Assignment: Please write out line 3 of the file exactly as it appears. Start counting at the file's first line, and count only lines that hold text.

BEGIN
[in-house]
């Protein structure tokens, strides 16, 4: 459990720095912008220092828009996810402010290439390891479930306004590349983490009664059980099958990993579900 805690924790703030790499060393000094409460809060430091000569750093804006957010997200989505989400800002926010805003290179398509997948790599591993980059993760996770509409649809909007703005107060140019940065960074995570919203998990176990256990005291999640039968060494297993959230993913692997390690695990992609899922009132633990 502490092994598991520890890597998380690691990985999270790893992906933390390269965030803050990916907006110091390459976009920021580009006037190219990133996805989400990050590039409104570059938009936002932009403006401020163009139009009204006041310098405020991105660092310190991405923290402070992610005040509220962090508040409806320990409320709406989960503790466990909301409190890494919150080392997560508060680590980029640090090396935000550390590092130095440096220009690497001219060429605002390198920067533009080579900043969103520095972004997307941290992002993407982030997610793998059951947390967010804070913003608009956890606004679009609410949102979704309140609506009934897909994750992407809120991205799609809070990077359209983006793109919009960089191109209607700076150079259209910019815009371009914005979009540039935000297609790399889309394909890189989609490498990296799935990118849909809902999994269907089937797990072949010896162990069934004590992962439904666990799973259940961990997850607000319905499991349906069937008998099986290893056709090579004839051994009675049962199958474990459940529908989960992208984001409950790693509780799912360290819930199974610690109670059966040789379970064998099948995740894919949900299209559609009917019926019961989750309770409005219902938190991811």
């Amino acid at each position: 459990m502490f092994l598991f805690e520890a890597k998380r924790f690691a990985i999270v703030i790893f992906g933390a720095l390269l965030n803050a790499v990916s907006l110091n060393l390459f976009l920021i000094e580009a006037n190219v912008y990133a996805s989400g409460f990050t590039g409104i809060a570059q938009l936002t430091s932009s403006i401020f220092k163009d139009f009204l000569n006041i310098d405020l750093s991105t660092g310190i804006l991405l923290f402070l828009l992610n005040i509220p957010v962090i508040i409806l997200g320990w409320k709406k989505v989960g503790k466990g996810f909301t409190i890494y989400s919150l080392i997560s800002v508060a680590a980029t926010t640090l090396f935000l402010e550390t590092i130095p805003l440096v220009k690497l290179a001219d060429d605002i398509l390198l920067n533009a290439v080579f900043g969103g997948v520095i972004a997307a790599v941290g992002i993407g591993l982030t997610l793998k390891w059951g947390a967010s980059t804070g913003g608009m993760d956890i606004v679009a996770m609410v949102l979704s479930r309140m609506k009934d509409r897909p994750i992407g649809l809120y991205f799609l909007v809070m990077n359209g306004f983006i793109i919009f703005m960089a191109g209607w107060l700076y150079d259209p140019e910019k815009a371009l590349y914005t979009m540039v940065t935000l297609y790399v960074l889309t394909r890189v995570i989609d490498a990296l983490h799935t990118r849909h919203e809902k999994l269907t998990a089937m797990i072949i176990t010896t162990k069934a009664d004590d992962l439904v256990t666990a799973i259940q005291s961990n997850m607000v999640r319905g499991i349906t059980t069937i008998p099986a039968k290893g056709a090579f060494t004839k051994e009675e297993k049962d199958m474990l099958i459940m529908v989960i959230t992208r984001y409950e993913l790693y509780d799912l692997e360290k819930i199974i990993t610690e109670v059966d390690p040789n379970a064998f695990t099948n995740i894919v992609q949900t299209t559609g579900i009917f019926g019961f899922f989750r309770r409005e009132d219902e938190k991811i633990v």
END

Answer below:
């Amino acid at each position: 459990m502490f092994l598991f805690e520890a890597k998380r924790f690691a990985i999270v703030i790893f992906g933390a720095l390269l965030n803050a790499v990916s907006l110091n060393l390459f976009l920021i000094e580009a006037n190219v912008y990133a996805s989400g409460f990050t590039g409104i809060a570059q938009l936002t430091s932009s403006i401020f220092k163009d139009f009204l000569n006041i310098d405020l750093s991105t660092g310190i804006l991405l923290f402070l828009l992610n005040i509220p957010v962090i508040i409806l997200g320990w409320k709406k989505v989960g503790k466990g996810f909301t409190i890494y989400s919150l080392i997560s800002v508060a680590a980029t926010t640090l090396f935000l402010e550390t590092i130095p805003l440096v220009k690497l290179a001219d060429d605002i398509l390198l920067n533009a290439v080579f900043g969103g997948v520095i972004a997307a790599v941290g992002i993407g591993l982030t997610l793998k390891w059951g947390a967010s980059t804070g913003g608009m993760d956890i606004v679009a996770m609410v949102l979704s479930r309140m609506k009934d509409r897909p994750i992407g649809l809120y991205f799609l909007v809070m990077n359209g306004f983006i793109i919009f703005m960089a191109g209607w107060l700076y150079d259209p140019e910019k815009a371009l590349y914005t979009m540039v940065t935000l297609y790399v960074l889309t394909r890189v995570i989609d490498a990296l983490h799935t990118r849909h919203e809902k999994l269907t998990a089937m797990i072949i176990t010896t162990k069934a009664d004590d992962l439904v256990t666990a799973i259940q005291s961990n997850m607000v999640r319905g499991i349906t059980t069937i008998p099986a039968k290893g056709a090579f060494t004839k051994e009675e297993k049962d199958m474990l099958i459940m529908v989960i959230t992208r984001y409950e993913l790693y509780d799912l692997e360290k819930i199974i990993t610690e109670v059966d390690p040789n379970a064998f695990t099948n995740i894919v992609q949900t299209t559609g579900i009917f019926g019961f899922f989750r309770r409005e009132d219902e938190k991811i633990v």